Ralstonia solanacearum race 3 biovar 2 is a bacterial pathogen not known to occur in the US. It causes a wilt disease in several important agricultural crops such as potatoes, tomatoes, peppers and eggplant. The disease it causes is known as Southern wilt, bacterial wilt, and brown rot of potato.
Introductions in greenhouse production geraniums occurred in several states in 2003, introduced from Kenya, and 2004, introduced from Guatemala, which were subsequently eradicated.
APHIS requires that all geraniums imported from countries with Ralstonia solanacearum race 3 biovar 2, must be certified as tested and found free of the bacterium and meeting production facility sanitation requirements. For more information, look for the document, “Minimum Sanitation Protocols for Offshore Geranium Cutting”, to be posted to this website. Additionally, a program review and planning meeting was sponsored by PPQ in Riverdale, Maryland in June of 2003. A record of that meeting appears on this website.
Disease Spread and Greenhouse Sanitation
Ralstonia solanacearum can be transmitted through soil, contaminated irrigation water, equipment, or personnel. For example, it may be spread by transplanting and propagating infected plants, taking cuttings without disinfecting grafting knives between plants, pinching buds of plants, and especially by subirrigating geraniums. The pathogen does not readily spread from plant-to-plant through the splashing of water, casual contact, or aerially. Spread can be controlled in greenhouses by the application of sound sanitation practices.
Wilting symptoms in geraniums caused by Ralstonia species are similar to wilting symptoms caused by other pathogens such as Xanthomonas campestris pv. pelargonii, the agent of bacterial blight. The primary geranium symptom of infection by R. solanacearum race 3 biovar 2, is wilting of leaves and/or abnormal yellowing of lower leaves, while Xanthomonas campestris pv. pelargonii can also produce leaf spots. Bacterial streaming may be seen if stem sections from Ralstonia infected, symptomatic plants are placed into water. If infected with Ralstonia, vascular discoloration of the stem is common, and roots may sometimes turn brown. However, with Xanthomonas campestris pv. pelargonii, vascular discoloration is less pronounced or absent, and roots remain white. See the image gallery links on the menu for examples of symptoms.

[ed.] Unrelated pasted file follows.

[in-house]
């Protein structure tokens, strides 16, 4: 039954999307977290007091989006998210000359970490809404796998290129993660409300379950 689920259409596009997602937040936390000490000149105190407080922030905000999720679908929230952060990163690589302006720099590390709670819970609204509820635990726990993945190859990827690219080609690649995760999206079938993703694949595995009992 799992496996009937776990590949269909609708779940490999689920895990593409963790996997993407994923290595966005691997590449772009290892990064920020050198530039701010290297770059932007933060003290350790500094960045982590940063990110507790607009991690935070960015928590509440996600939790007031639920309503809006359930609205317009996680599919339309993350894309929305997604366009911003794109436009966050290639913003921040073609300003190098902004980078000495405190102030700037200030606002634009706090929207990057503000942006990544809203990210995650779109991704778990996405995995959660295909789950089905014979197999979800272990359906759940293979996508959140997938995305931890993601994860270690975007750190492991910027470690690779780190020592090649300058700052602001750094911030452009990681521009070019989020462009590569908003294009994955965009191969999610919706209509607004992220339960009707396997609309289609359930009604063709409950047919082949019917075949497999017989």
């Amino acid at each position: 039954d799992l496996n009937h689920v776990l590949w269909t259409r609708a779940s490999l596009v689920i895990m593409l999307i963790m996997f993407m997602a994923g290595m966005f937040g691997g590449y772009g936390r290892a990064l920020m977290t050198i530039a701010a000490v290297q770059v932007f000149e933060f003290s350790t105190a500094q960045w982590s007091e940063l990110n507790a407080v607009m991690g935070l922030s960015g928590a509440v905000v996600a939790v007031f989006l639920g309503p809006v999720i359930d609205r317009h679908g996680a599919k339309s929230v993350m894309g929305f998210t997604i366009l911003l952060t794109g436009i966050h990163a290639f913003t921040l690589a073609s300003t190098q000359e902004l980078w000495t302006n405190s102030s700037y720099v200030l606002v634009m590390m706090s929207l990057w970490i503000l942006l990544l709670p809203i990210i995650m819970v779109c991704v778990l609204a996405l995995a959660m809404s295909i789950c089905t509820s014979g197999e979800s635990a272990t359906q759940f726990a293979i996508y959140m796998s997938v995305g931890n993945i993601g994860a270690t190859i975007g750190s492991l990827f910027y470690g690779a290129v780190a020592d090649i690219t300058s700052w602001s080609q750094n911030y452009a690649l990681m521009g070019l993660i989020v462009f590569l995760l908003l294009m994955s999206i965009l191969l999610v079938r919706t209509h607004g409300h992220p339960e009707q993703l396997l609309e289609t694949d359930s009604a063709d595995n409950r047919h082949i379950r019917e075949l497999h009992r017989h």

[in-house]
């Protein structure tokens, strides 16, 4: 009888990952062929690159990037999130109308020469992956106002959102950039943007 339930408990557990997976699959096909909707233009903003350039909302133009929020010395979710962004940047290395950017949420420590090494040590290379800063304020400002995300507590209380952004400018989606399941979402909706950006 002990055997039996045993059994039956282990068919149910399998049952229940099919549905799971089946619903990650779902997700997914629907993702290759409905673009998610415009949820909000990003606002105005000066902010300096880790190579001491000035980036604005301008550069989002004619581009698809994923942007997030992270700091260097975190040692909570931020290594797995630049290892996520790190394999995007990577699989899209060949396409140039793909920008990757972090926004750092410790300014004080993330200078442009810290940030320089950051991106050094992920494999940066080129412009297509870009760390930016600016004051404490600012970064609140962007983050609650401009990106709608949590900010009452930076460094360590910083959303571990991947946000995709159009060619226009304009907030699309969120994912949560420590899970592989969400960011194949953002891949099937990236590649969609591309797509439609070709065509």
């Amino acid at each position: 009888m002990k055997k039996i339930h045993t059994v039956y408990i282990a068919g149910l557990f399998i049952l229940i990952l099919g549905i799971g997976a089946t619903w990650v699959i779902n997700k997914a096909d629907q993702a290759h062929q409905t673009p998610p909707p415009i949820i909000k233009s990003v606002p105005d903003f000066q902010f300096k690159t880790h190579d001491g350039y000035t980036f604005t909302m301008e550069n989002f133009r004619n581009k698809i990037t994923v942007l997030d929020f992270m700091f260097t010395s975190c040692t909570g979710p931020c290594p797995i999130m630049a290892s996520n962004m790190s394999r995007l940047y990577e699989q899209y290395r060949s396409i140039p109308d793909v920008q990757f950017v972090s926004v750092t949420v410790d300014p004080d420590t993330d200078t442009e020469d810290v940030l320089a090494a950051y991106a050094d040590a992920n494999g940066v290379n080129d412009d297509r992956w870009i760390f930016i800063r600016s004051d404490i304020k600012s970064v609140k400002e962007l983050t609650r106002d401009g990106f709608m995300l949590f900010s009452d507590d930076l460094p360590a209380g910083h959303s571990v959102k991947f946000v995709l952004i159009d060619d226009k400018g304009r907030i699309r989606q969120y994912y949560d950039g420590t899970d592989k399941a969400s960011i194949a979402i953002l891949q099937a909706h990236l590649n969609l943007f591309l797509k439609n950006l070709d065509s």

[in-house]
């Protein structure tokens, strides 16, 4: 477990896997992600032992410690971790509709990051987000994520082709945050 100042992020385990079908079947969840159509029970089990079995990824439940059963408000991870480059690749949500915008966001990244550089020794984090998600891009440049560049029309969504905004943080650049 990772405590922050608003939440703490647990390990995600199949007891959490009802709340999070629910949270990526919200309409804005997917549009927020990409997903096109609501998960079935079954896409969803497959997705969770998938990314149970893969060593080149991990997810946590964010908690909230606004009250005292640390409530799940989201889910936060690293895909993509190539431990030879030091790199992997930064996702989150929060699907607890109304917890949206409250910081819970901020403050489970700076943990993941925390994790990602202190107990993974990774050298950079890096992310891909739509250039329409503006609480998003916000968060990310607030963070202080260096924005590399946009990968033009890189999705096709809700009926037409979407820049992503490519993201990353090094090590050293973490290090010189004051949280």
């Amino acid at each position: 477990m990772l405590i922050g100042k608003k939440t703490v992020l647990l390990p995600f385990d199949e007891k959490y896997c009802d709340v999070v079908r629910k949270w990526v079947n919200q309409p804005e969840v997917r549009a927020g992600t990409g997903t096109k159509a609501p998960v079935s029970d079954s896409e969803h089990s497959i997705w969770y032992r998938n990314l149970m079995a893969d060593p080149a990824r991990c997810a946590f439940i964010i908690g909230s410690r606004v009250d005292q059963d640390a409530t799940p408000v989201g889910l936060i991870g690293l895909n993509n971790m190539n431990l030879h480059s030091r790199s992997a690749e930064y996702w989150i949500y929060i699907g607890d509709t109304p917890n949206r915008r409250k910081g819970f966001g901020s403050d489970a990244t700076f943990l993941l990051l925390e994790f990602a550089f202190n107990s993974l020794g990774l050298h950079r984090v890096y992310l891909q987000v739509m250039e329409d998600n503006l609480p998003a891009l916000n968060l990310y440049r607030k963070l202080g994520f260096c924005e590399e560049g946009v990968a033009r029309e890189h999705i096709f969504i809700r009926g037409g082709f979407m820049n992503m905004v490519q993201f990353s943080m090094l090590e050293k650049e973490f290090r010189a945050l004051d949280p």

Ralstonia solanacearum is thought to have originated in the temperate highland regions of Peru. Ralstonia solanacearum race 3 biovar 2 is present in Europe, Asia, South and Central America, and Australia. (Races are defined by host range and biovars by biochemical reaction tests). For more information, see the USDA Fact Sheet.
Ralstonia solanacearum race 3 biovar 2 is listed on the Agriculture Bioterrorism Act of 2002 as a select agent with special requirements for US laboratory research and accountability. Introductions into the US from infected geraniums are not thought to be intentional, but are the result of unsanitary greenhouse practices in the foreign source facility. For more information on permit regulations regarding select agents, see the PPQ Permit Unit website.